He’s insulted by what he views as an uneven, inferior product and infuriated that it’s held in such high esteem around the world. Sure, Cuba’s clay-rich soil produces terrific tobacco, but the dedication to the craft of cigar rolling has evaporated under communist rule. ... Ever since John F. Kennedy slapped the embargo on Cuba, the communists and the exiles have never competed against each other in the U.S. market. What will happen when they do is a favorite topic in cigar circles. America represents about a third of the $21 billion global cigar market ... Today, there are two called Partagás, two called La Gloria Cubana, two called Montecristo, two called Romeo y Julieta, and two called Hoyo de Monterrey—one made for the U.S. market, the other produced in Cuba to be sold everywhere else. It’s the same duality that reigns in the rum industry: Bacardi produces the expat version of Havana Club, while the Cuban government has partnered with Pernod Ricard to distill its Havana Club; the two sides have been feuding in court for years over control of the trademark.

Fortune - Howard Schultz Has Something Left to Prove 14min

Handing over control of a company is always tricky—Schultz, 63, officially relinquished the CEO job on April 3—and doubly so when it involves a charismatic, longtime leader who all but founded the company. ... In Schultz’s case, how does a notorious perfectionist who craves total control apply his perfectionism to the act of ceding control? That challenge is all the more fraught because his most notorious professional failure by far was his last attempt to leave as CEO, in 2000, a slow-boiling disaster that eventually concluded with his triumphant return. ... Beyond covering the planet with coffee bars, Starbucks has two main growth initiatives, which Johnson calls the “most critical things for the future of the company.” Johnson will be in charge of one of them: the continuing development of Starbucks’ digital and mobile operations. ... second key area will fall to Schultz. As executive chairman, he’s leading Starbucks’ push to develop a higher-end brand and “experiential destinations” to entice people who have abandoned malls to stop by a store. That strategy involves a three-pronged attack consisting of (1) the Roastery, a handful of massive, ultraluxurious coffee palaces inspired in part by Charlie and the Chocolate Factory; (2) a new brand of rare and single-origin coffee beans called Reserve; and (3) a second line of boutiques—a notch above a regular Starbucks but not quite as over the top as the Roastery—also called Reserve.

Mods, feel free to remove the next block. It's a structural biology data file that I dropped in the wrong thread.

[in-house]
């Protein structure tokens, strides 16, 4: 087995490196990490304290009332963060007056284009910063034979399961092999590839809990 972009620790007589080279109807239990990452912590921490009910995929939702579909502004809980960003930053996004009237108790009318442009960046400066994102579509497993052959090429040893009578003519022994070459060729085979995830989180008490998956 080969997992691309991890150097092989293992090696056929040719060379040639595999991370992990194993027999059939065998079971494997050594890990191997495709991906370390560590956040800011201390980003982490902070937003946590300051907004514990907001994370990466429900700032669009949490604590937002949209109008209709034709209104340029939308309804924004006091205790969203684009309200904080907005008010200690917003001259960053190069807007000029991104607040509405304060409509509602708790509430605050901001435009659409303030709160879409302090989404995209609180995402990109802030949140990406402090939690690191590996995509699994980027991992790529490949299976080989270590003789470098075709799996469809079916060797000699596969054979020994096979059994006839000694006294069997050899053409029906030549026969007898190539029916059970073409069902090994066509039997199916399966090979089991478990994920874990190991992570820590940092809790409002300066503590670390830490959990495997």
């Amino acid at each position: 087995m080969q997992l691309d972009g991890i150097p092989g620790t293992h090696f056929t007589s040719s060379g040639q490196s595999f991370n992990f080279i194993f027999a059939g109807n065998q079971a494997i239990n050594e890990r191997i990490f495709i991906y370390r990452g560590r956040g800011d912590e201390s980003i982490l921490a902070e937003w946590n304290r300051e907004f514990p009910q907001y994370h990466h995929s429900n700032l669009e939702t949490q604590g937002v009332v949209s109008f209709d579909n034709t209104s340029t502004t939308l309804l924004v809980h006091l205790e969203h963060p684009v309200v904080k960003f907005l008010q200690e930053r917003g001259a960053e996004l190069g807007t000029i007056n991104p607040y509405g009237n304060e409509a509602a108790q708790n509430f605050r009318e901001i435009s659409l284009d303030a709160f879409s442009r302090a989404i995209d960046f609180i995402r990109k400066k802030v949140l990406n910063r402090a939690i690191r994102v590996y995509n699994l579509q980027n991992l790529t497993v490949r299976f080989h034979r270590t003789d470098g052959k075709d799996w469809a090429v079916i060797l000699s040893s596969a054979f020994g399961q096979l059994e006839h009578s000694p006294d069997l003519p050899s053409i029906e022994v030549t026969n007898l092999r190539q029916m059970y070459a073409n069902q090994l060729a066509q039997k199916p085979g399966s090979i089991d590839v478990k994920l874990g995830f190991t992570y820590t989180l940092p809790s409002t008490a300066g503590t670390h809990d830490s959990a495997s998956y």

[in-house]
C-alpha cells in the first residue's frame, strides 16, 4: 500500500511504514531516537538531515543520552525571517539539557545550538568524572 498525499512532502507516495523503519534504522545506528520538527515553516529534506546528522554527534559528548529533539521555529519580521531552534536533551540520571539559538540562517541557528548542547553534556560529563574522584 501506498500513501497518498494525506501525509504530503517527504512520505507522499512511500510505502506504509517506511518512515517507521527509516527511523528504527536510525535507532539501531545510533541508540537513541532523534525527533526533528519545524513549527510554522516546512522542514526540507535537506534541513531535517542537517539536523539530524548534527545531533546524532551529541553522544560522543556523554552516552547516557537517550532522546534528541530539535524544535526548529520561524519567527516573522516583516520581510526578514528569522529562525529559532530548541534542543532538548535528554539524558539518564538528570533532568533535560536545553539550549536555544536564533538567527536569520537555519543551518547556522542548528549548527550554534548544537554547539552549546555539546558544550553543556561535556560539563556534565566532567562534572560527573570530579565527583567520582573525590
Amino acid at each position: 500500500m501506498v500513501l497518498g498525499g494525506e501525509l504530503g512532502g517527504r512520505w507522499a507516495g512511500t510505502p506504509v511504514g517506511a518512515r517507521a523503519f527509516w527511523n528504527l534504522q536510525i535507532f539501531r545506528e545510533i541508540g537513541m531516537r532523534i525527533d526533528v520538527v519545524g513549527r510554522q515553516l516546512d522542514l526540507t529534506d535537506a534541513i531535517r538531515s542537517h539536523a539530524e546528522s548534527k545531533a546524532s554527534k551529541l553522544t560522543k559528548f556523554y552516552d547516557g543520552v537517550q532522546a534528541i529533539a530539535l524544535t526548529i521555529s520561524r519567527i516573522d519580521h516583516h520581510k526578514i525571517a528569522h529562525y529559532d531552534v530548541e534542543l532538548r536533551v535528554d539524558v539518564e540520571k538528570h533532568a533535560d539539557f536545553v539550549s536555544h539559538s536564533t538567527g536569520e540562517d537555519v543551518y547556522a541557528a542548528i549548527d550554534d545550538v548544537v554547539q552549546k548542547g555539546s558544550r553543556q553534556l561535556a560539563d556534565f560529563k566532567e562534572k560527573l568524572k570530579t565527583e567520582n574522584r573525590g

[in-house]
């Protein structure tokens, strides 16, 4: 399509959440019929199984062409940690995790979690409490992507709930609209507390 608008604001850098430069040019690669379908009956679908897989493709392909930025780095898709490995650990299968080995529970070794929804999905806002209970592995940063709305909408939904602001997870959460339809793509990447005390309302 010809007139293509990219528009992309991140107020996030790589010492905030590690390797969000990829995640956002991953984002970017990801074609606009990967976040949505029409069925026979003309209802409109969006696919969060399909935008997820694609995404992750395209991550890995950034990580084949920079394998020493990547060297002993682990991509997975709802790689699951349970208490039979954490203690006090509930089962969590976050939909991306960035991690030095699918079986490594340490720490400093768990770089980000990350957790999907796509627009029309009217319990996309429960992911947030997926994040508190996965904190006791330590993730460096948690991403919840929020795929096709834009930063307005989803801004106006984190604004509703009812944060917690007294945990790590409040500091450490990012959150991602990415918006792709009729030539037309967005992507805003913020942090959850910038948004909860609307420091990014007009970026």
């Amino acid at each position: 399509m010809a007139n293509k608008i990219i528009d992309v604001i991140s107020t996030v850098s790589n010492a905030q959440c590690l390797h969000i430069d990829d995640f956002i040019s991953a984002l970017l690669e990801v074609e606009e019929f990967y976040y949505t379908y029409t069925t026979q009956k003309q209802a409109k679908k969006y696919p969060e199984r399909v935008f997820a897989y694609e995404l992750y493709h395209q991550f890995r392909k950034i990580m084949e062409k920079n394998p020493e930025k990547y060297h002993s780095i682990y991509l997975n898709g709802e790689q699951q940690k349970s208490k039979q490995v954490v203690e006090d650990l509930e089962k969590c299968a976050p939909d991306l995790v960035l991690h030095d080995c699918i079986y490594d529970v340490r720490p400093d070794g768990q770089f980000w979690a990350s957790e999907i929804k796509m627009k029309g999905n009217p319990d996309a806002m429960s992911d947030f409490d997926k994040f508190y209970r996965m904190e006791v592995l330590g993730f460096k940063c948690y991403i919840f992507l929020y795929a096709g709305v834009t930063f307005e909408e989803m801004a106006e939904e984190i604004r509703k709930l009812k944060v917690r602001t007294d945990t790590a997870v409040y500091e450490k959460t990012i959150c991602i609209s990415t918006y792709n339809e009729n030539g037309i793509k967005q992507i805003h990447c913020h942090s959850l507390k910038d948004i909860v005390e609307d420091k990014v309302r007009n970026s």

1843 Magazine - Superstars Among The Dreaming Spires 15min

As long as the public delights in seeing pompous winemakers and critics humbled, journalists will keep writing Schadenfreude-laden stories about the latest “Gotcha!” study. But these articles generally confuse absence of evidence with evidence of absence: they presume that if a handful of researchers did not find that one group of connoisseurs possessed statistically significant tasting ability, any claim to wine expertise must be a hoax. The truly interesting question is the opposite one: whether it’s possible for a critic to look smart rather than silly. ... Unfortunately, designing an experiment that gives tasters a chance to succeed requires the scientist to understand wine. They need to give the drinkers plenty of time on a small number of wines, in an odourless room with appropriate stemware; to taste the bottles and ensure they are not flawed; to choose wines that are representative of a well-known style; and to serve them at the age where they best strut their stuff. In other words, what you would need is the Oxford-Cambridge Varsity match.

Nautilus - Nature, the IT Wizard 5min

As space exploration geared up in the 1960s, scientists were faced with a new dilemma. How could they recognize life on other planets, where it may have evolved very differently—and therefore have a different chemical signature—than it has on Earth? James Lovelock, father of the Gaia theory, gave this advice: Look for order. Every organism is a brief upwelling of structure from chaos, a self-assembled wonder that must jealously defend its order until the day it dies. Sophisticated information processing is necessary to preserve and pass down the rules for maintaining this order, yet life is built out of the messiest materials: tumbling chemicals, soft cells, and tangled polymers. Shouldn’t, therefore, information in biological systems be handled messily, and wasted? In fact, many biological computations are so perfect that they bump up against the mathematical limits of efficiency; genius is our inheritance.